Bullying

Bullying is rightly an issue of concern to many parents and schools


This document will help you to understand more about the issue of bullying.  

Bullying happens in school as in other walks of life. Children are particularly affected by it. If you’re worried that your child is being bullied, there are things you can do to recognise it, understand it, stop it and make sure it doesn’t happen again.

(You will see that we have used ‘he’ for children and ‘she’ for adults – this is just to make it easy to read.)

What are the signs?

Your child might tell you that he is being bullied or you might hear about it from somebody else – your child’s friends, your neighbours or your child’s teachers. Often though, a child who is being bullied manages to hide it. He might be afraid that the bully will take revenge on him. He might feel that he is powerless and a failure. Because of this, you need to know some of the signs of bullying and look out for them. Some signs are:

– not wanting to go to school
– a pattern of headaches or stomach aches
– damaged clothing or bruising
– missing equipment or belongings
– asking for extra pocket money or stealing
– a sudden drop in standards of school work
– fear about walking to and from school
– secrecy about the reason for tears.

Remember that, if your child is showing one or more of these signs it doesn’t necessarily mean he is being bullied – there might be other explanations. But be aware of the possibility and look into it further.

If you think your child is being bullied, talk to him about it. Encourage him to be open and honest. Reassure him that you want to help and that you won’t do anything to make things worse. Give him time and don’t put pressure on him to tell you everything at once. Let him know that he can talk to you when he’s ready. Then give him the chance to talk.

If your child is being bullied, it might take a while for him to tell you about it. Or the sense of relief might be so great that everything comes rushing out at once. Stay calm. You will feel angry and upset. You might want to take revenge. You will certainly want to protect your child from further bullying. But your main task now is to listen and provide comfort and understanding.
What can I do to help?

If you know that your child is being bullied, you need to take action to make sure that the bullying doesn’t happen again:

End the secrecy.

The bullying needs to come out into the open. If the bully is at your child’s school, tell the class teacher and the headteacher.

The school will probably have a behaviour policy with procedures for dealing with bullying. Find out what the school does in this situation. This is unlikely simply to be a punishment for the bully. The school wants to make sure not only that the bullying stops, but that it doesn’t happen again (with your child or with any other). Remembering the characteristics of bullies, it could be that the bully also needs some sort of help.

Provide reassurance – Now that things are in the open, your child will need reassurance. The bullying – particularly if it has been going on for quite a while – is going to have had an effect. He is likely to feel a failure, because of what has been said to him by the bully and because he wasn’t able to stop the bullying. He is also going to feel frightened that it might happen again.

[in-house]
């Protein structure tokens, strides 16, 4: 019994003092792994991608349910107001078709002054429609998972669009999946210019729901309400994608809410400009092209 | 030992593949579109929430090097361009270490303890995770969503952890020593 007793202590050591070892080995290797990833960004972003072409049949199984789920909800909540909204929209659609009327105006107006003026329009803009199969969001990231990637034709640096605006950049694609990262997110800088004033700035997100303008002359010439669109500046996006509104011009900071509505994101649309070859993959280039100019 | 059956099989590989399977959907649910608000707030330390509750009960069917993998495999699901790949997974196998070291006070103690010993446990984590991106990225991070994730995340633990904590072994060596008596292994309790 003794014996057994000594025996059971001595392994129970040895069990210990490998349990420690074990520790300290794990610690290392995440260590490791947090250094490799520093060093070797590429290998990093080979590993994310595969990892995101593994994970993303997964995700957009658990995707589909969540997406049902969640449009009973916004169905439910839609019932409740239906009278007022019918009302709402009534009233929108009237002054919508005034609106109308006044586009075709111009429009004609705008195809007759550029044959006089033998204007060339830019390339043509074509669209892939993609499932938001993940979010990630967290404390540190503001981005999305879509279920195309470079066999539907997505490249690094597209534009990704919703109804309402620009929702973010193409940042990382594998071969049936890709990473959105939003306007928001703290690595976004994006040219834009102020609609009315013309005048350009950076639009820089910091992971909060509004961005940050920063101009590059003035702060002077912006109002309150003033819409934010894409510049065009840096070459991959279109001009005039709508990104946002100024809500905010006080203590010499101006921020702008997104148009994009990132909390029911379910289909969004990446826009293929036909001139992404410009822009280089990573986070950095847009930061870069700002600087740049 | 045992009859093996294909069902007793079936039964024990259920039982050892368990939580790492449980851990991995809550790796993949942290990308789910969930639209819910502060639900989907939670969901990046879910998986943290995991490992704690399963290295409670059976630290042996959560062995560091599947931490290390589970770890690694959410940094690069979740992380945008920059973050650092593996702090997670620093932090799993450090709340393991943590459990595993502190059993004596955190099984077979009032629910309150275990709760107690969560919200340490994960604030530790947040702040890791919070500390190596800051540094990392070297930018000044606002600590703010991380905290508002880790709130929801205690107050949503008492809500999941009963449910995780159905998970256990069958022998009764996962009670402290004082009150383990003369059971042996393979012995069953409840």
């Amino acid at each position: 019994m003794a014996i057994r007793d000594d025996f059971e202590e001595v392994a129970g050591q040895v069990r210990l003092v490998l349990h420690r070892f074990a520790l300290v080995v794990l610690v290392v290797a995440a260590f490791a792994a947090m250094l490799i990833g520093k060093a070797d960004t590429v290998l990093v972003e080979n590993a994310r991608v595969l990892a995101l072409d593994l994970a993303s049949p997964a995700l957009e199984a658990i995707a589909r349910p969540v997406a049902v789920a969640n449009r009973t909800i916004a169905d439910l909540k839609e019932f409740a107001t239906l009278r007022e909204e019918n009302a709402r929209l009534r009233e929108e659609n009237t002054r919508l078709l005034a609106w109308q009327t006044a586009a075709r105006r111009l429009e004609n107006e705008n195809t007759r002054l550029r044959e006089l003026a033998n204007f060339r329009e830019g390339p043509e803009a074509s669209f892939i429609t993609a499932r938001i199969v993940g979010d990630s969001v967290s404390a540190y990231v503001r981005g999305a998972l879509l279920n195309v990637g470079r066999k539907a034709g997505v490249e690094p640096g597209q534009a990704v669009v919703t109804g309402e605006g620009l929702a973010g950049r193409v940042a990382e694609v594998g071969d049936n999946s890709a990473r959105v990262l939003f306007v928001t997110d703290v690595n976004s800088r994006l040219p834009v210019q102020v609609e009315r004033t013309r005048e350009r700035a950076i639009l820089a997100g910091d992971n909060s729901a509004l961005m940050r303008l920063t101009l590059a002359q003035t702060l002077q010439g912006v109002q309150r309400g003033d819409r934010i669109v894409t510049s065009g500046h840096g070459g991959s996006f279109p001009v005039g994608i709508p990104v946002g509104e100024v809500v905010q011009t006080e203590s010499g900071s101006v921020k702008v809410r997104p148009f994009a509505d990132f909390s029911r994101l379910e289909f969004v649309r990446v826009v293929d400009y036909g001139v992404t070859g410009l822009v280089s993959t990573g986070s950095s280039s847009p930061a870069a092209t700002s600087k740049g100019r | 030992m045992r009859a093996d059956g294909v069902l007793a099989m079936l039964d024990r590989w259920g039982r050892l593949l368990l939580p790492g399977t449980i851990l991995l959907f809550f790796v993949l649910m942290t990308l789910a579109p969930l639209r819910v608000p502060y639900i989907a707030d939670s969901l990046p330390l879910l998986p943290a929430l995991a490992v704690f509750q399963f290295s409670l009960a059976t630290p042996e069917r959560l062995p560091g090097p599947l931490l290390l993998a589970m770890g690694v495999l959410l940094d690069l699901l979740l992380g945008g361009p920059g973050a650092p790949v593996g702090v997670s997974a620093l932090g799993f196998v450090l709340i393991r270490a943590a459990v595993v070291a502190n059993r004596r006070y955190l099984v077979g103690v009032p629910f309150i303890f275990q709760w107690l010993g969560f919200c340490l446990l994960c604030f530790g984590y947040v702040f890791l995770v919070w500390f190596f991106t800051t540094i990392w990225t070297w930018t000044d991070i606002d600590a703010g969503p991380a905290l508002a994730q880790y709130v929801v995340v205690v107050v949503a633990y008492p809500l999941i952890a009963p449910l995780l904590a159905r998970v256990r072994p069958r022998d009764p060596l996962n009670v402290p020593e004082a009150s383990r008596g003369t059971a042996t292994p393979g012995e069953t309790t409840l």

You need to make him feel good about himself. Show him he is loved. Emphasise his talents, achievements and likeable qualities. Make sure he knows he can talk with you – about good and bad things – and provide the opportunities for talk.

Make him feel secure. He might need you to be around him a bit more than usual. Even if you don’t normally do it, you might need to walk with him to and from school or to get someone else to do it. He might need longer to say goodnight, perhaps keeping the light on for longer. You don’t want him to become over-dependent on you, and a lot will depend on his age, but you do need to take things slowly while he builds up his self-confidence.

Work with your child’s school – Having told the school about the bullying, try to work with the teachers on a plan of action. Let your child’s teacher know how things are going. Tell her anything you find out about what has happened. Tell her about any effects you have noticed. Ask her how your child appears in school. Has his work been affected? Is he mixing with other children? Does he appear upset? Sometimes everything is sorted out very quickly. Occasionally it takes a lot longer. You need to see if there are ways that you can work with the school in your child’s best interests. But be prepared for the unexpected. Sometimes it happens that a bully and his victim end up as best friends!
Recognising the bully

Children who become bullies tend to:-

– feel useless and have little self-esteem
– have been taught to succeed at any cost
– be spoilt, without controls on behaviour
– feel insecure in some way
– have been bullied or abused themselves.

This doesn’t mean that all bullies have all – or even any – of these characteristics. But understanding something about why someone bullies can help in dealing with what happens.

Bullies tend to pick on someone they see as ‘different’ in some way. A victim might:-

– be new to the school
– be overweight – even slightly
– wear glasses
– speak with a different accent
– belong to a different cultural or racial group
– be particularly clever or not particularly clever
– be a loner who finds it difficult to mix with others
– be naturally submissive
– be overprotected.

Again, victims might not show any of these signs at all.
To Sum Up

Bullying can strike anywhere. Despite all your efforts and everything done by the school, your child could become the victim of a bully. You need to be aware of the possibility and look out for the signs. If it does happen, you need to act quickly and calmly so that your child is safe and secure and so that any ill effects can be overcome.